Fifty years ago, Patrick Gauthron first stepped into a pastry kitchen as he began an apprenticeship in Beaune, the capital of Burgundy. Seeking work, he ventured outside his hometown. He wanted to go to America. A friend put him in touch with Georges Perrier. Two air-mail letters later, he was hired as the first pastry chef at Le Bec-Fin. Thirty years ago, he opened Aux Petits Delices -- "the small delights" -- in a storefront on Lancaster Avenue in Wayne.
Gauthron runs the shop with his wife, Nina.
Wait. You began working in pastries 50 years ago?
I started at 13½. I'm from the old apprenticeship school. I graduated at 17½.
Was your family in the business?
No, I baked with my mother. I'm from the farmland. Grew up in the farms, so I had great ingredients to eat every day and Sunday a big meal, and I was always interested to make dessert with my mother. I was not going to stay on the farm, so I was debating what I was going to do and said, "Well, I'll go to school for pastries." I graduated in 1968.
Tell me how you came to the U.S.
After working in Dijon, south of France, I went on the road to get more experience. I was in Divonne-les-Bains, on the border of Switzerland, where I met a chef. My dream was to come to America. That chef agreed to sponsor me. I sent two letters to Georges Perrier, and one day he answered the letter that he needed a pastry chef. I came to work for Perrier in November '78. I stayed with him until '84. By then, I had my business plan to find a place, and in March 1987, I found this place and moved here.
How has the public's taste in pastry evolved since 1987?
I've tried to stay classical French. The big evolution is on wedding cakes and the internet. Anything an artist does on the internet, they want you to duplicate. That's the challenge because it's not easy. We do a lot of customized cake. You see them in the window. We do anything from a Louis Vuitton bow, a castle, everything. But I still make my pastry -- my croissant, my napoleon, my éclair. That's what the people come here for -- a custard is a custard, a mousse is a mousse. Here on the Main Line, people are really -- how you would say? -- they don't want to experiment too, too much.
People don't like you to go outside the box?
I would not say that, but you have to do baby steps when you try some new thing. I had one dessert with passion fruit and mango. Lovely. I like the bitterness of the passion fruit. But only the Asian people will buy it. Now, if I'm in New York City, that's a different story.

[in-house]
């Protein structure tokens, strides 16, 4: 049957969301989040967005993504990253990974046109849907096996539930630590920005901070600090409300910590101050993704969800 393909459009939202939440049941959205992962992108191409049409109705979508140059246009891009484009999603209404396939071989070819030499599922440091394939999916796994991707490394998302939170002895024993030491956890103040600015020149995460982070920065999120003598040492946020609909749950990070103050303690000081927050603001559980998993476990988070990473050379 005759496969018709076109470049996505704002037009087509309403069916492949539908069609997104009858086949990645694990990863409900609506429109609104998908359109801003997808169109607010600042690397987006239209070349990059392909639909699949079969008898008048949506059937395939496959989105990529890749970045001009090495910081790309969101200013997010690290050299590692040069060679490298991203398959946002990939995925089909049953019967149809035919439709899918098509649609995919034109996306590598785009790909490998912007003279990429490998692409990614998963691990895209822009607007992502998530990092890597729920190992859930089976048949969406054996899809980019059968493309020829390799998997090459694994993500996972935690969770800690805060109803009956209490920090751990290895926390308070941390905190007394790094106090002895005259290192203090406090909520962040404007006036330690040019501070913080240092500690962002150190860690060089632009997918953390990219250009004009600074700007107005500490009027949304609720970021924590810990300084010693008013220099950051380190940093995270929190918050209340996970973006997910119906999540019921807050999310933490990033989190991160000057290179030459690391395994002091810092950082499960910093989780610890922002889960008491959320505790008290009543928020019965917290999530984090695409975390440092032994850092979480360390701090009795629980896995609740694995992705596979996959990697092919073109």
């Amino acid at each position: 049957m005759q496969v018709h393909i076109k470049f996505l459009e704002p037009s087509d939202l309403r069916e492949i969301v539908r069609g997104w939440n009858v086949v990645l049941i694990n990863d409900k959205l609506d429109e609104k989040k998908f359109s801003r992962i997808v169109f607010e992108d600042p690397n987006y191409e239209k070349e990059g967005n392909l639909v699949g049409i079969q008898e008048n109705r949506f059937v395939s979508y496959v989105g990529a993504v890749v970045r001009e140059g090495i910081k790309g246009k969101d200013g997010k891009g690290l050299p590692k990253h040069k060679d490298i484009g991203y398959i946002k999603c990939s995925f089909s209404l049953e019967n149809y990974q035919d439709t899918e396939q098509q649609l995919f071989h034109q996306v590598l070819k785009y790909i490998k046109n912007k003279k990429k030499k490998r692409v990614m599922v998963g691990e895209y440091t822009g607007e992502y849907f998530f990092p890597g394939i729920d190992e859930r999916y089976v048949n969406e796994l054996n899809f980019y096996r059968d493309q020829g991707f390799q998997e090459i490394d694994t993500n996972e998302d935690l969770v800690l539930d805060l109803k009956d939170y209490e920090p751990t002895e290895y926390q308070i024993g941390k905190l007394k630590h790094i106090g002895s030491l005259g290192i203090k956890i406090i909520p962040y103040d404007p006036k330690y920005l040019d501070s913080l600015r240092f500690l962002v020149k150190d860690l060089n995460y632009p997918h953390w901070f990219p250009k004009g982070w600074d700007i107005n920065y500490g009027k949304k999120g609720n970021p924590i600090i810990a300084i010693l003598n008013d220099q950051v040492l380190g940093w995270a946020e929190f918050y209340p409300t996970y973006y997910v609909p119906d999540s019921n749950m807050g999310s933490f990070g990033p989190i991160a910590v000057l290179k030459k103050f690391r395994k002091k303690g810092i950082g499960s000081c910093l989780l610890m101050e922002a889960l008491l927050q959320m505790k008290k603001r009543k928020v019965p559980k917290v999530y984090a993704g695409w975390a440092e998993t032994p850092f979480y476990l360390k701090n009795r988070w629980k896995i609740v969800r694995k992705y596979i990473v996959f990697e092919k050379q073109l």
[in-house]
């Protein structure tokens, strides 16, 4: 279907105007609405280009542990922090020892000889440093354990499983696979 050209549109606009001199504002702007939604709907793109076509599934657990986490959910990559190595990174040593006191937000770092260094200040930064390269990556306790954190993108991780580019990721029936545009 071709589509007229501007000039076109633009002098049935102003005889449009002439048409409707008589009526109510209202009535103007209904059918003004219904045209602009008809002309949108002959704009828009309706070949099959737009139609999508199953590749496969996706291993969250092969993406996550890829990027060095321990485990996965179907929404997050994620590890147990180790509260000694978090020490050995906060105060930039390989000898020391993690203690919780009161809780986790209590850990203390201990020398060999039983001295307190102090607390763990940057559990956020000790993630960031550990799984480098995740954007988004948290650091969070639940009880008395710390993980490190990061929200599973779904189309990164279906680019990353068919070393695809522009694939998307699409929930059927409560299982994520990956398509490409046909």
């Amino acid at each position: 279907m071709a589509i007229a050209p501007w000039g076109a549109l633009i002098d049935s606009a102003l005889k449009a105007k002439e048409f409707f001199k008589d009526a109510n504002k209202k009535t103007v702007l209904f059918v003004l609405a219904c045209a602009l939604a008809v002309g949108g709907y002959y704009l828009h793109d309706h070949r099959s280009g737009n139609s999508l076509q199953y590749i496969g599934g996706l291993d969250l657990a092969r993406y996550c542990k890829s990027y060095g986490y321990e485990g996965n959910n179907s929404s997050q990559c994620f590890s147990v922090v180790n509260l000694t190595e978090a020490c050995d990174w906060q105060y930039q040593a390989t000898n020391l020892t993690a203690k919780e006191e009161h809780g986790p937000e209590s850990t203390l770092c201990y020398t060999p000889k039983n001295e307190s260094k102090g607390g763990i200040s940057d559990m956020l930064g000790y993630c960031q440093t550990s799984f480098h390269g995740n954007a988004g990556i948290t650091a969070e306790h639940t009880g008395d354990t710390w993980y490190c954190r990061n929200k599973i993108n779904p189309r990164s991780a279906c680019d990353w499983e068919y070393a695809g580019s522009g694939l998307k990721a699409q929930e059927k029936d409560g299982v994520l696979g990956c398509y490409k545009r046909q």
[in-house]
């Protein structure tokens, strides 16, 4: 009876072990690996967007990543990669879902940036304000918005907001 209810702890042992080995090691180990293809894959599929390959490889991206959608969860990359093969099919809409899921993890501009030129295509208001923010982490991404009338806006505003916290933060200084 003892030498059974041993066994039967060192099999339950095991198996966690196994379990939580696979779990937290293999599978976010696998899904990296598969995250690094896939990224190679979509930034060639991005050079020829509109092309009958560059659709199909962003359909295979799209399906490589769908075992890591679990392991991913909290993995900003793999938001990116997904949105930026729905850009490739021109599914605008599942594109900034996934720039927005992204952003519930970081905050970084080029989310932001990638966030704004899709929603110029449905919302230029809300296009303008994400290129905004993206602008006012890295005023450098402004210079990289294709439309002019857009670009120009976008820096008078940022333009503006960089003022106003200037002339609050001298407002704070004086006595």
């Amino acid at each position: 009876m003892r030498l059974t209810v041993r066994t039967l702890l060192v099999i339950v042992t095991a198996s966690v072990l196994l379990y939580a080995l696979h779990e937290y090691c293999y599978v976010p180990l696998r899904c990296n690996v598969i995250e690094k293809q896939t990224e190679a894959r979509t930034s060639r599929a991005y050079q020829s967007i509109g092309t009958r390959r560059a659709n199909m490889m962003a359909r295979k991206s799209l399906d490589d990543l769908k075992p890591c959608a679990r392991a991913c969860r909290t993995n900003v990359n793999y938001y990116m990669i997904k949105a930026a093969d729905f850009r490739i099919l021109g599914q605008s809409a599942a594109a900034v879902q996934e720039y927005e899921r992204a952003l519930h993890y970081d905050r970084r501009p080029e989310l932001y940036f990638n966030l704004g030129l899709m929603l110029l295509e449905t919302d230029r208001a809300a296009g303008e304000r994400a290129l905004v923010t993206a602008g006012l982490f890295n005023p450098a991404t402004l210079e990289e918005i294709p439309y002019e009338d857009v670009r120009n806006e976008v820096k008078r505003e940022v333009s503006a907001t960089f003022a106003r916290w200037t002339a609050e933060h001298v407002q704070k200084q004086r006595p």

When did you meet your wife?
I met my wife in 1992. We met on a plane going to the Olympics. It was the Winter Olympics in Albertville. She was on the front of the plane, and I was on the back of the plane. So when things are meant to be. ... We got married in 1994, and we have a 16-year-old son named Blake.
Does Blake want to get into the business?
I don't know, maybe management, maybe hotel manager or something. He's a little interested in baking, but he's only 16. He works in here, and he has a job at 333 Belrose, too. He works in the kitchen. He might be interested in doing this as a career, but we don't know. He's too young.
But you were 13½ and you were baking.
Well, that was an apprentice. That was amazing. That was the last year from my generation. I dropped out of high school to go to apprenticeship. In 1968, they changed that. Before, they didn't want the kids to have more education. But I went to pastry school, and going on the road, you know you learn so much.
Why did you leave Le Bec-Fin?
I wanted to move on to be on my own. I had been doing freelancing. I liked it. I left to look around and do a business plan, and while freelancing you have a chance to get lots of new recipes.
What made you then take a storefront?
I got lucky, because this store was open for one year, and a good friend of mine who lives in Wayne told me it was up for grabs. I wanted to go back to the pastry side of the business. I wanted to be recognized for what I do.
Do you ever think of retiring?
One of these days I will. In a few years. I cannot take a lot of vacation. This is me and my wife running this place. The time out for me is very limited. The only reason I would do it is to travel. ... It is very demanding to run, people are more demanding. The thing is, when you're on top and bringing in good money, just like a singer on top, it's the hardest thing to stay there. Right now, I'm so on top, one little thing goes wrong, people get mad. You have all the typing now. That's killing us. You know, the Yelp. I do have enough people to [run the shop]. I still go to France for two or 2½ weeks. But I always have to worry if something goes wrong.